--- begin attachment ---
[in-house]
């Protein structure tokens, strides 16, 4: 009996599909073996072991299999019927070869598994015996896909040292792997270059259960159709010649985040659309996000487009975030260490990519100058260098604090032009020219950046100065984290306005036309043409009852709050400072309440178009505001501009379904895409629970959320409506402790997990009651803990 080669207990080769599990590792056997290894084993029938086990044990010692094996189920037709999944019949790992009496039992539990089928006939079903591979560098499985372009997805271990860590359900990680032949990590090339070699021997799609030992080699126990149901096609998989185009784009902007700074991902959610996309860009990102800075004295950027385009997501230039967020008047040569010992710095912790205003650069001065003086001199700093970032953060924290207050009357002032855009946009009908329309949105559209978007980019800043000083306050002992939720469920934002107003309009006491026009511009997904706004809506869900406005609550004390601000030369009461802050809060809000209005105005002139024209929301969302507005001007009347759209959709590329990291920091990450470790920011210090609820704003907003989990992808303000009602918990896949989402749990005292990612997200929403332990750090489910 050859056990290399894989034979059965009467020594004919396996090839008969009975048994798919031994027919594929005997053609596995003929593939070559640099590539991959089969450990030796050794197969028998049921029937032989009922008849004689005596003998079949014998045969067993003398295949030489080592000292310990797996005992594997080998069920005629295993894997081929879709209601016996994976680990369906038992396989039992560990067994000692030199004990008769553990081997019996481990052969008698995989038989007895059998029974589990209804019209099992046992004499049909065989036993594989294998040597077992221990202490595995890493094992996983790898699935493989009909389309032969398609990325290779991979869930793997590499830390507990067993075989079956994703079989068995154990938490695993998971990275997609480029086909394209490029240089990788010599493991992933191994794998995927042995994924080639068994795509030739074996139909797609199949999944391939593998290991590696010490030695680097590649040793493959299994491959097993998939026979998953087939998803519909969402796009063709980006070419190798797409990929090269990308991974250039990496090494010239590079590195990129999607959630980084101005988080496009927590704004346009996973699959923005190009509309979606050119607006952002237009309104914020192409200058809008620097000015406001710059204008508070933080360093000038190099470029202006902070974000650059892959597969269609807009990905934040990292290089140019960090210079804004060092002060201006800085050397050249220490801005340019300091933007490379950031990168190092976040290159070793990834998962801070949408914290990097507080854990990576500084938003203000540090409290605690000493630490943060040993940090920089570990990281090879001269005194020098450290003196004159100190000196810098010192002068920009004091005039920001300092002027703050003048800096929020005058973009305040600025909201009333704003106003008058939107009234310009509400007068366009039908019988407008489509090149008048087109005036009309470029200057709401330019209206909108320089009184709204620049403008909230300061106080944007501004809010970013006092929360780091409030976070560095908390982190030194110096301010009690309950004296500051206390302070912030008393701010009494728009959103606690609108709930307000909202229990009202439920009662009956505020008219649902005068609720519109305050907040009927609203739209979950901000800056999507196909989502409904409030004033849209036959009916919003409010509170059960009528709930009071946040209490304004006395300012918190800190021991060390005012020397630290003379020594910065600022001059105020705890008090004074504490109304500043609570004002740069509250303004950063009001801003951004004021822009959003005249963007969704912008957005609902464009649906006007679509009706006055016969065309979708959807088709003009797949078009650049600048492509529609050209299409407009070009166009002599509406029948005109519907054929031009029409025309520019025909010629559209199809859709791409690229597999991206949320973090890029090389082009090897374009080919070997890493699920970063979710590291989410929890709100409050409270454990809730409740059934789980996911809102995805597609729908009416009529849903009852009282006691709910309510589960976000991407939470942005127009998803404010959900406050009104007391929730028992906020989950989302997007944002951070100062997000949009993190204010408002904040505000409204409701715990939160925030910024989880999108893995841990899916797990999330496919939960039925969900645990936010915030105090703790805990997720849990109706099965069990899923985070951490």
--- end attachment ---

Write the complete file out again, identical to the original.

[in-house]
């Protein structure tokens, strides 16, 4: 009996599909073996072991299999019927070869598994015996896909040292792997270059259960159709010649985040659309996000487009975030260490990519100058260098604090032009020219950046100065984290306005036309043409009852709050400072309440178009505001501009379904895409629970959320409506402790997990009651803990 080669207990080769599990590792056997290894084993029938086990044990010692094996189920037709999944019949790992009496039992539990089928006939079903591979560098499985372009997805271990860590359900990680032949990590090339070699021997799609030992080699126990149901096609998989185009784009902007700074991902959610996309860009990102800075004295950027385009997501230039967020008047040569010992710095912790205003650069001065003086001199700093970032953060924290207050009357002032855009946009009908329309949105559209978007980019800043000083306050002992939720469920934002107003309009006491026009511009997904706004809506869900406005609550004390601000030369009461802050809060809000209005105005002139024209929301969302507005001007009347759209959709590329990291920091990450470790920011210090609820704003907003989990992808303000009602918990896949989402749990005292990612997200929403332990750090489910 050859056990290399894989034979059965009467020594004919396996090839008969009975048994798919031994027919594929005997053609596995003929593939070559640099590539991959089969450990030796050794197969028998049921029937032989009922008849004689005596003998079949014998045969067993003398295949030489080592000292310990797996005992594997080998069920005629295993894997081929879709209601016996994976680990369906038992396989039992560990067994000692030199004990008769553990081997019996481990052969008698995989038989007895059998029974589990209804019209099992046992004499049909065989036993594989294998040597077992221990202490595995890493094992996983790898699935493989009909389309032969398609990325290779991979869930793997590499830390507990067993075989079956994703079989068995154990938490695993998971990275997609480029086909394209490029240089990788010599493991992933191994794998995927042995994924080639068994795509030739074996139909797609199949999944391939593998290991590696010490030695680097590649040793493959299994491959097993998939026979998953087939998803519909969402796009063709980006070419190798797409990929090269990308991974250039990496090494010239590079590195990129999607959630980084101005988080496009927590704004346009996973699959923005190009509309979606050119607006952002237009309104914020192409200058809008620097000015406001710059204008508070933080360093000038190099470029202006902070974000650059892959597969269609807009990905934040990292290089140019960090210079804004060092002060201006800085050397050249220490801005340019300091933007490379950031990168190092976040290159070793990834998962801070949408914290990097507080854990990576500084938003203000540090409290605690000493630490943060040993940090920089570990990281090879001269005194020098450290003196004159100190000196810098010192002068920009004091005039920001300092002027703050003048800096929020005058973009305040600025909201009333704003106003008058939107009234310009509400007068366009039908019988407008489509090149008048087109005036009309470029200057709401330019209206909108320089009184709204620049403008909230300061106080944007501004809010970013006092929360780091409030976070560095908390982190030194110096301010009690309950004296500051206390302070912030008393701010009494728009959103606690609108709930307000909202229990009202439920009662009956505020008219649902005068609720519109305050907040009927609203739209979950901000800056999507196909989502409904409030004033849209036959009916919003409010509170059960009528709930009071946040209490304004006395300012918190800190021991060390005012020397630290003379020594910065600022001059105020705890008090004074504490109304500043609570004002740069509250303004950063009001801003951004004021822009959003005249963007969704912008957005609902464009649906006007679509009706006055016969065309979708959807088709003009797949078009650049600048492509529609050209299409407009070009166009002599509406029948005109519907054929031009029409025309520019025909010629559209199809859709791409690229597999991206949320973090890029090389082009090897374009080919070997890493699920970063979710590291989410929890709100409050409270454990809730409740059934789980996911809102995805597609729908009416009529849903009852009282006691709910309510589960976000991407939470942005127009998803404010959900406050009104007391929730028992906020989950989302997007944002951070100062997000949009993190204010408002904040505000409204409701715990939160925030910024989880999108893995841990899916797990999330496919939960039925969900645990936010915030105090703790805990997720849990109706099965069990899923985070951490």